Social Accountability in Public Governance: A Brief Overview

Guest post by Arun Sivaramakrishnan

There has been a push for infusing public governance through social accountability, which is 'voice oriented' civic engagement over government policies and programs for effective governance. This post attempts to make sense of this novel approach in the field of development practice. Accountability in public governance has been traditionally understood through three ways: (i) bureaucratic accountability, (ii) political accountability and (iii) legal accountability. There is another churning to introduce ‘choice oriented’, market like principles in public governance. These, however, are not the focus of this blog post. Social accountability refers to the “institutionalisation of ‘durable societal controls over policies, including over their implementation or uptake by providers’ (Joshi, 2008), or ‘civic engagement, encompassing actions by citizens, communities, the media and NGOs…’ (Ackerman, 2005) for local participation and monitoring of government programs. These actions involve, among many others, budget analysis, public expenditure tracking, participatory impact evaluation, monitoring of public service delivery, etc. The idea of social accountability is attractive because it is assumed that collective action may (a) inform better choices and improve policy design, (b) effective implementation due to social mobilisation, and (c) better monitoring and faster responsiveness to grievances.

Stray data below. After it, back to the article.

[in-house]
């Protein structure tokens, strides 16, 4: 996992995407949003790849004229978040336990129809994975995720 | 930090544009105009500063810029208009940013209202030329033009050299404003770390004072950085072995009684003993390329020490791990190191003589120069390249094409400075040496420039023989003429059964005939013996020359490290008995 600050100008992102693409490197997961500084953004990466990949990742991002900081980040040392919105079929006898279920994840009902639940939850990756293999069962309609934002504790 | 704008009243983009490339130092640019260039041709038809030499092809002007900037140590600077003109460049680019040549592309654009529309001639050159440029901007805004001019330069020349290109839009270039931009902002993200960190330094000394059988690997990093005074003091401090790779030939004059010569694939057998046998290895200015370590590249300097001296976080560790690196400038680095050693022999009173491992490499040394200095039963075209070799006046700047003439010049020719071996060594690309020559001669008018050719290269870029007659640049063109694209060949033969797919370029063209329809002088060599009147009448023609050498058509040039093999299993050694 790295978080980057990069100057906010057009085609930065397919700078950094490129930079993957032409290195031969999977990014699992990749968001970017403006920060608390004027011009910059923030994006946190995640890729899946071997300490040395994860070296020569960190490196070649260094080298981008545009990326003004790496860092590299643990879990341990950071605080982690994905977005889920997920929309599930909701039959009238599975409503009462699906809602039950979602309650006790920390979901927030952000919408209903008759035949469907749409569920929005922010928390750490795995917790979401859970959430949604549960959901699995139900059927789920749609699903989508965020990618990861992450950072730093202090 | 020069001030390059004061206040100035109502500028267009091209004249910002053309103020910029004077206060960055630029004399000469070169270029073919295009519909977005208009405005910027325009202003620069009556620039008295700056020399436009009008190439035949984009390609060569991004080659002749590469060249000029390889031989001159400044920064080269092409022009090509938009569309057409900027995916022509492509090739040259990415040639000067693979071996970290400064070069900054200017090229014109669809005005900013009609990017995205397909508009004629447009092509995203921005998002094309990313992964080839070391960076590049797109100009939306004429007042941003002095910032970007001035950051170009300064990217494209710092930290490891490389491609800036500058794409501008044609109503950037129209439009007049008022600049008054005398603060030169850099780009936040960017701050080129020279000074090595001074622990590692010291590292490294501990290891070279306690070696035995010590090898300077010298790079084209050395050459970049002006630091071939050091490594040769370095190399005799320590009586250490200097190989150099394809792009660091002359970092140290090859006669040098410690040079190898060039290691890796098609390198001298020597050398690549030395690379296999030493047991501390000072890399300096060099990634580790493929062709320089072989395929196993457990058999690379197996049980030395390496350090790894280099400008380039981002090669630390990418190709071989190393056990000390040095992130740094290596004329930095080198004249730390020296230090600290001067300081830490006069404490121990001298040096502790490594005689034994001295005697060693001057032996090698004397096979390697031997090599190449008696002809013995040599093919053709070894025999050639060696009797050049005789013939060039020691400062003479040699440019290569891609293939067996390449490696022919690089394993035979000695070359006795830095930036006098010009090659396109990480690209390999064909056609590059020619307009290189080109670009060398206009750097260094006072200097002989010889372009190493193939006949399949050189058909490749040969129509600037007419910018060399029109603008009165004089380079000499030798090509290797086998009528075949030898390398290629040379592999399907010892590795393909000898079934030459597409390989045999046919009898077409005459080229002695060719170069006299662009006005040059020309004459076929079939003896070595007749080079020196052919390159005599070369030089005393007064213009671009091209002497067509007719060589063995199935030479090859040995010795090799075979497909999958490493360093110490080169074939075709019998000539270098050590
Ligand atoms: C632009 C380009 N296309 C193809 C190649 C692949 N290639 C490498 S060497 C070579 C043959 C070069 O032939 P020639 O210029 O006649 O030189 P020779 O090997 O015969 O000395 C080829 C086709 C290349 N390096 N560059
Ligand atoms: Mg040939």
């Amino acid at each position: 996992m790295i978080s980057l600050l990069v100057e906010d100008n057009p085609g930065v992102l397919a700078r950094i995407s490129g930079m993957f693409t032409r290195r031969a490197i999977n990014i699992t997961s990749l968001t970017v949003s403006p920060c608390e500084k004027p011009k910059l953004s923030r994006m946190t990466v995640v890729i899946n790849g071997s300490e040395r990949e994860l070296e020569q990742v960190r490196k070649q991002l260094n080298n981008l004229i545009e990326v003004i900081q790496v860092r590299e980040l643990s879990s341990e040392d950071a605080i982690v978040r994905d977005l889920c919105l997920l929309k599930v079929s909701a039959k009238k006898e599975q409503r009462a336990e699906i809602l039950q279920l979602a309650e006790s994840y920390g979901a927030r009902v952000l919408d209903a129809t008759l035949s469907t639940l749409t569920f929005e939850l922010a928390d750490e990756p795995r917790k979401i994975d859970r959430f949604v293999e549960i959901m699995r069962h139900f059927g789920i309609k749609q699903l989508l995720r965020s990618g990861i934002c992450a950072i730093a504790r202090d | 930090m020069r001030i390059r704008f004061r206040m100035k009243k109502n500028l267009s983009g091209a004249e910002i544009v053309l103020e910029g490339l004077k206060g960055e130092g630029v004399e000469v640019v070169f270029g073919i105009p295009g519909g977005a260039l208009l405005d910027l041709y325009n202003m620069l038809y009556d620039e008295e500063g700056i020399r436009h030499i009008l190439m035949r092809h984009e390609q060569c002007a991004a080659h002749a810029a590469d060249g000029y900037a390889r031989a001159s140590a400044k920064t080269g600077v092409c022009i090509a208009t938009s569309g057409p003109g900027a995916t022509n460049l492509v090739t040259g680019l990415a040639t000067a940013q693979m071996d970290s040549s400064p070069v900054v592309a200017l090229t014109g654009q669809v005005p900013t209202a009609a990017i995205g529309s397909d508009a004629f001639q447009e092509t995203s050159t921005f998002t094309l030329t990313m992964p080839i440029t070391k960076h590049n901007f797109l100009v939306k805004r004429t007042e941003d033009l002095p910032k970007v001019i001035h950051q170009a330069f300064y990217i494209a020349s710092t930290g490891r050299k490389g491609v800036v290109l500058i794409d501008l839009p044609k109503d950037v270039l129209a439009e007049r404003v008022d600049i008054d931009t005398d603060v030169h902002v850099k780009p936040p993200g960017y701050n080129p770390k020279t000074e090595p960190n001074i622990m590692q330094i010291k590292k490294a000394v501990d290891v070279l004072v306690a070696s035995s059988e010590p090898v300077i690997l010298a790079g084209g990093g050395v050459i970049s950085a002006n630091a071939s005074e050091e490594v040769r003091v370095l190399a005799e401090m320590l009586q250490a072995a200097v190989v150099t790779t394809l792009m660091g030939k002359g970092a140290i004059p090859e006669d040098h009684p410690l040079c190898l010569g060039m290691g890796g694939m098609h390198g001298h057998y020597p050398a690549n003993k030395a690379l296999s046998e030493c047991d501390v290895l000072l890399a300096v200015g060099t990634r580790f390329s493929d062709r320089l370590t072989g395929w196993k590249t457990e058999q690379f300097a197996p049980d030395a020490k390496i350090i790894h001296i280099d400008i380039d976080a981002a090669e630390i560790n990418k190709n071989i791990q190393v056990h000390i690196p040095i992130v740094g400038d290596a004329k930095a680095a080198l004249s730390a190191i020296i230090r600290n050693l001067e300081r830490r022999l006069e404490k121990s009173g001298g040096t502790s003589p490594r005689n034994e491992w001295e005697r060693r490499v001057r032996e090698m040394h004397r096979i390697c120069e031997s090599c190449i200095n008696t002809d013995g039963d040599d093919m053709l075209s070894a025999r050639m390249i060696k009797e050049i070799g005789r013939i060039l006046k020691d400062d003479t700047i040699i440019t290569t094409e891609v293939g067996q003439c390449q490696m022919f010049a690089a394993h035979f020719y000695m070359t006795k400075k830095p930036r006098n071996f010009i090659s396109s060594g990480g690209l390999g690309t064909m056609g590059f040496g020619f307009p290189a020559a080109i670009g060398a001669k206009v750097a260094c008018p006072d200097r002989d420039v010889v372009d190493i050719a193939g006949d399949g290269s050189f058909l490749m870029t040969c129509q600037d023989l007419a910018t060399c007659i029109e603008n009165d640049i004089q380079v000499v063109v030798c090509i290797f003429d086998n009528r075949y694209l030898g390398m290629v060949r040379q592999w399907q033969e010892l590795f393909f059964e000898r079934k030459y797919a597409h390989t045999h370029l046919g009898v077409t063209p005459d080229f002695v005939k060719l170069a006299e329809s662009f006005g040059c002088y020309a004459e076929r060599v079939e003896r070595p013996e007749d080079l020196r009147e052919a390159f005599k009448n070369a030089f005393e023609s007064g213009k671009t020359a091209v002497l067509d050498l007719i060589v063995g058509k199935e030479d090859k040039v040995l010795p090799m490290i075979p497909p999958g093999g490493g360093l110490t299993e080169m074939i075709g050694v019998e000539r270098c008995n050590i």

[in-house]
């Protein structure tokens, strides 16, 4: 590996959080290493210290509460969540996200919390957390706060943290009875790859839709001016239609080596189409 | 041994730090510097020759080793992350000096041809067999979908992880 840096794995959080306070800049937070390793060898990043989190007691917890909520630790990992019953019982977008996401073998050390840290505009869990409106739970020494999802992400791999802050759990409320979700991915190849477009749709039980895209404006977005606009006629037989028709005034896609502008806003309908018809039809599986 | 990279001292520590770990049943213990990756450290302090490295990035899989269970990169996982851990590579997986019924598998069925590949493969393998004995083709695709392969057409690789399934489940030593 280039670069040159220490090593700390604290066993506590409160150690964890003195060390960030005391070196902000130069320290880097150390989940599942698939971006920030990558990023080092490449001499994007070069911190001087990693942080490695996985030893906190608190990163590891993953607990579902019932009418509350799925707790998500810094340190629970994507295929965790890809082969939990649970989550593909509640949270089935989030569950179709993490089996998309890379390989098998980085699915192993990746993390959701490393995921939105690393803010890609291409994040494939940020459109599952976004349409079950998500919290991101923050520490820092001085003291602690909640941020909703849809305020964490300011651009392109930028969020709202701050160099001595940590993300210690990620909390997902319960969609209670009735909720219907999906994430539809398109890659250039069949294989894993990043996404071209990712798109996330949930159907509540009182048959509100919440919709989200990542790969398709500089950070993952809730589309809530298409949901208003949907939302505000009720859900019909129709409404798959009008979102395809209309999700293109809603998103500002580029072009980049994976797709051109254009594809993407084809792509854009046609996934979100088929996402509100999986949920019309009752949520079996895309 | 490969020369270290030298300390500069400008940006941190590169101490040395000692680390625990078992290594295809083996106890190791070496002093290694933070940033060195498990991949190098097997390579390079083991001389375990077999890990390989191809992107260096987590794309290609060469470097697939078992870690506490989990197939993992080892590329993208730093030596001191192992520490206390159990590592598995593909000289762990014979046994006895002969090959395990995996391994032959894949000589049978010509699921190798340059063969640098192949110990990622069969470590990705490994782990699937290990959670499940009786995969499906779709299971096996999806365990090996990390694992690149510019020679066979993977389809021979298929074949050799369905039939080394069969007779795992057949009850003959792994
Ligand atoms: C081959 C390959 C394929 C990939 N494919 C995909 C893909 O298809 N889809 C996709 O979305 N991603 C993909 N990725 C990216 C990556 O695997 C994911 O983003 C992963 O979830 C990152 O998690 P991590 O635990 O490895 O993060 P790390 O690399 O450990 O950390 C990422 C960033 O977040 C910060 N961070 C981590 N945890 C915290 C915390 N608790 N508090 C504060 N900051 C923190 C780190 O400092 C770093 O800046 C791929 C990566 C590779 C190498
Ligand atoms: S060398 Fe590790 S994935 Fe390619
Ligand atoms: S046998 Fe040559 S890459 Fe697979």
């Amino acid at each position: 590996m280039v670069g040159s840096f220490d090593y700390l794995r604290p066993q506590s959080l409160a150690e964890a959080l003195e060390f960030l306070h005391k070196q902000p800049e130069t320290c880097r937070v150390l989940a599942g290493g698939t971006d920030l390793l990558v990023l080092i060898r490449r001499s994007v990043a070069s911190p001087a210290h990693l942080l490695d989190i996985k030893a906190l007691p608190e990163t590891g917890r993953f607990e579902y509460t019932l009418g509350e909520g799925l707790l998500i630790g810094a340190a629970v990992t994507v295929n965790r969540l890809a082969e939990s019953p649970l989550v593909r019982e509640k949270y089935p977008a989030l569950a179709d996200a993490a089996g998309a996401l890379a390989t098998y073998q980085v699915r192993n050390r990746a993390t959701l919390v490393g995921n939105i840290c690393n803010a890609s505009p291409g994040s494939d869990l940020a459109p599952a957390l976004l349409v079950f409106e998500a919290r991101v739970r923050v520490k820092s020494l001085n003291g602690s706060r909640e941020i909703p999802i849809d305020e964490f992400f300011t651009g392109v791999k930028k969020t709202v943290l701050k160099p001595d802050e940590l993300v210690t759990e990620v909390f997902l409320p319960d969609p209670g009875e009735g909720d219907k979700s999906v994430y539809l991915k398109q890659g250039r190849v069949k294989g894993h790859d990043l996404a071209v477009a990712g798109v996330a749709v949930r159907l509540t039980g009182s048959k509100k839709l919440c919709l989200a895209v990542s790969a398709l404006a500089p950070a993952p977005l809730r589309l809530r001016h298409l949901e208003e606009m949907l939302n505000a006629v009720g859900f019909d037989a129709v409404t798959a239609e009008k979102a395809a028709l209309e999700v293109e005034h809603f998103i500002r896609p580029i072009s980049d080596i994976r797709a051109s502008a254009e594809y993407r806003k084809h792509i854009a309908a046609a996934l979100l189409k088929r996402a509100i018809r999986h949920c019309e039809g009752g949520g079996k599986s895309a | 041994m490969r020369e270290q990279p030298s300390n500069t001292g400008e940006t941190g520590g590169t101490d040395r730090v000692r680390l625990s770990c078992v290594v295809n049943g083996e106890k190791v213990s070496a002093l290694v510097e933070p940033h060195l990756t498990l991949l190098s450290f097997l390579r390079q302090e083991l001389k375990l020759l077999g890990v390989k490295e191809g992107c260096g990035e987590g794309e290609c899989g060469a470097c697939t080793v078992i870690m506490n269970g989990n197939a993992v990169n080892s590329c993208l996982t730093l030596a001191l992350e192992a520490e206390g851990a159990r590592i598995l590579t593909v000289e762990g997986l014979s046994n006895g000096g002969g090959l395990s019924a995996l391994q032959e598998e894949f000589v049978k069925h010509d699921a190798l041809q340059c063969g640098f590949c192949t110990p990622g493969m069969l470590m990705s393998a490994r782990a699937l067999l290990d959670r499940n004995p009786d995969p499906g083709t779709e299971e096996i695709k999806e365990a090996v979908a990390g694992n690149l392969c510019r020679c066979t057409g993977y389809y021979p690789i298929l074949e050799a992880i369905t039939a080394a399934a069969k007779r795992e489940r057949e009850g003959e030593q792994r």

For a social accountability initiative to be successful, there needs to be (a) access to ‘regular, reliable and relevant’ information to enable citizens to hold public authorities accountable (Pritchett 2006). In this regard, initiatives like Pratham’s ASER may be a good model to follow; (b) social mobilisation by the local community which is politically heterogeneous with power relations among its members. In the urban context, we have some evidence of resident welfare association’s exclusive and predominantly middle class character (Kamath and Vijayabaskar, 2009). Thus the design of a social accountability initiative needs to be thought through in the extent of institutionalisation of citizen participation and how it could be made inclusive, and what would be the role of the local government in this regard- a facilitative one if at all? (c) advocating and negotiating change by the people for holding public officials accountable through recourse to sanctions, benefits, and rights. This would mean whether the citizens can use “the vote effectively to reward and punish the general or specific performance of local public officials and/or the parties they represent, generate response to their collective needs from local governments and ensure fair and equitable treatment from public agencies at local levels” (Grindle, 2010).

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